Monday, February 8, 2021

Asha Lemmie - Fifty Words for Rain

Kyoto, Japan, 1948. "If a woman knows nothing else, she should know how to be silent. . . . Do not question. Do not fight. Do not resist." Such is eight-year-old Noriko "Nori" Kamiza's first lesson. She will not question why her mother abandoned her with only these final words. She will not fight her confinement to the attic of her grandparents' imperial estate. And she will not resist the scalding chemical baths she receives daily to lighten her shameful skin.
The illegitimate child of a Japanese aristocrat and her African American GI lover, Nori is an outsider from birth. Though her grandparents take her in, they do so only to conceal her, fearful of a stain on the royal pedigree that they are desperate to uphold in a changing Japan. Obedient to a fault, Nori accepts her solitary life for what it is, despite her natural intellect and nagging curiosity about what lies outside the attic's walls. But when chance brings her legitimate older half-brother, Akira, to the estate that is his inheritance and destiny, Nori finds in him the first person who will allow her to question, and the siblings form an unlikely but powerful bond—a bond their formidable grandparents cannot allow and that will irrevocably change the lives they were always meant to lead. Because now that Nori has glimpsed a world in which perhaps there is a place for her after all, she is ready to fight to be a part of it—a battle that just might cost her everything.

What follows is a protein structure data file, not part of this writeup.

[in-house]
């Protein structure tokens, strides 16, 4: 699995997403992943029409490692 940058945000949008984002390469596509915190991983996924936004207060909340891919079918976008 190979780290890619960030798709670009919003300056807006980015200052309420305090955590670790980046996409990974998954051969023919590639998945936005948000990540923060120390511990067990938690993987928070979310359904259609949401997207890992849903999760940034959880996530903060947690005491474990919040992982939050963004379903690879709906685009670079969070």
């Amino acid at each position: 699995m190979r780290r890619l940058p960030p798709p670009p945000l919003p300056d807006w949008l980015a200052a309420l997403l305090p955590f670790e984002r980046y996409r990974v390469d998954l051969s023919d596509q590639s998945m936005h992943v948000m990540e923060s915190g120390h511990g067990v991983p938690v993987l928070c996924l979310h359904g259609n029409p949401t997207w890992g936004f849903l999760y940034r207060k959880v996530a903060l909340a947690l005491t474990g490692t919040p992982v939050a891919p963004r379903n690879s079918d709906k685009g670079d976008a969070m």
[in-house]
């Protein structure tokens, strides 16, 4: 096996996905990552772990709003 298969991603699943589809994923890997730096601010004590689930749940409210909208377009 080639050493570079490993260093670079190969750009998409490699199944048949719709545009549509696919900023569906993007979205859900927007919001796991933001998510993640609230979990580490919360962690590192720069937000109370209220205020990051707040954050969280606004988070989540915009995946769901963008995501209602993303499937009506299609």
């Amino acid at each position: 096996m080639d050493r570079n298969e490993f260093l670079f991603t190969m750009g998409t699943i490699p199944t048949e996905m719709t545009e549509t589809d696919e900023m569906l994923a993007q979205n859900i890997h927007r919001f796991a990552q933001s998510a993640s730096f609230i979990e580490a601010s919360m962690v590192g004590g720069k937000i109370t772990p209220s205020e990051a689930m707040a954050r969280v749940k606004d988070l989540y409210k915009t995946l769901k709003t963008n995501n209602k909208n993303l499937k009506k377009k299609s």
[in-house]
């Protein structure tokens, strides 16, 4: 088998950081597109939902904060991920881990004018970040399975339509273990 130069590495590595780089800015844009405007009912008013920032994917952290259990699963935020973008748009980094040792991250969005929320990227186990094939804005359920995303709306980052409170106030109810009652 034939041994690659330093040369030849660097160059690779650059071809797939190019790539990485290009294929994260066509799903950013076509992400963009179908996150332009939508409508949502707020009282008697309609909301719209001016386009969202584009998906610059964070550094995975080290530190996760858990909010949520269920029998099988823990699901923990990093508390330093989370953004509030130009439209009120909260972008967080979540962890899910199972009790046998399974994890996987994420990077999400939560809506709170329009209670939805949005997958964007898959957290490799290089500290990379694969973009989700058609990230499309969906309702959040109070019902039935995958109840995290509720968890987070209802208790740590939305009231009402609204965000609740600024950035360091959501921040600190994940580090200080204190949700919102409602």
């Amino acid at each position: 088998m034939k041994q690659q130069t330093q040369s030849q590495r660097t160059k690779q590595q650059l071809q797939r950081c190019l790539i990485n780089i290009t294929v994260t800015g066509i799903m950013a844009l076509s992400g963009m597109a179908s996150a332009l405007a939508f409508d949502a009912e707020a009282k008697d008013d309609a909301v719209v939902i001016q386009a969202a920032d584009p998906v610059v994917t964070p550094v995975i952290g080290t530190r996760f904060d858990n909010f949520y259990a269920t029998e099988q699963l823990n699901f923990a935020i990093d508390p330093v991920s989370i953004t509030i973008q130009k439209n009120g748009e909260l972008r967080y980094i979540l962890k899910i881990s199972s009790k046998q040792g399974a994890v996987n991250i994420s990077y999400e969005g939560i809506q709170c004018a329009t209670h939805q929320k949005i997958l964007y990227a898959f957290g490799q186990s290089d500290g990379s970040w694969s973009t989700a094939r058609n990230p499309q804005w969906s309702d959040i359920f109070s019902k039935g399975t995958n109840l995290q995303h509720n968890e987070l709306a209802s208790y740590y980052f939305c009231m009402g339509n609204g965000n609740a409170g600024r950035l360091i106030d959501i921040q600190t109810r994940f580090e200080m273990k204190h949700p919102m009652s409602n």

Comment: This is the debut book by author Asha Lemmie. I no longer remember why I added this to my TBR but haven't enjoyed other books featuring Asian characters and culture, I decided I was curious enough to want to try this one as well.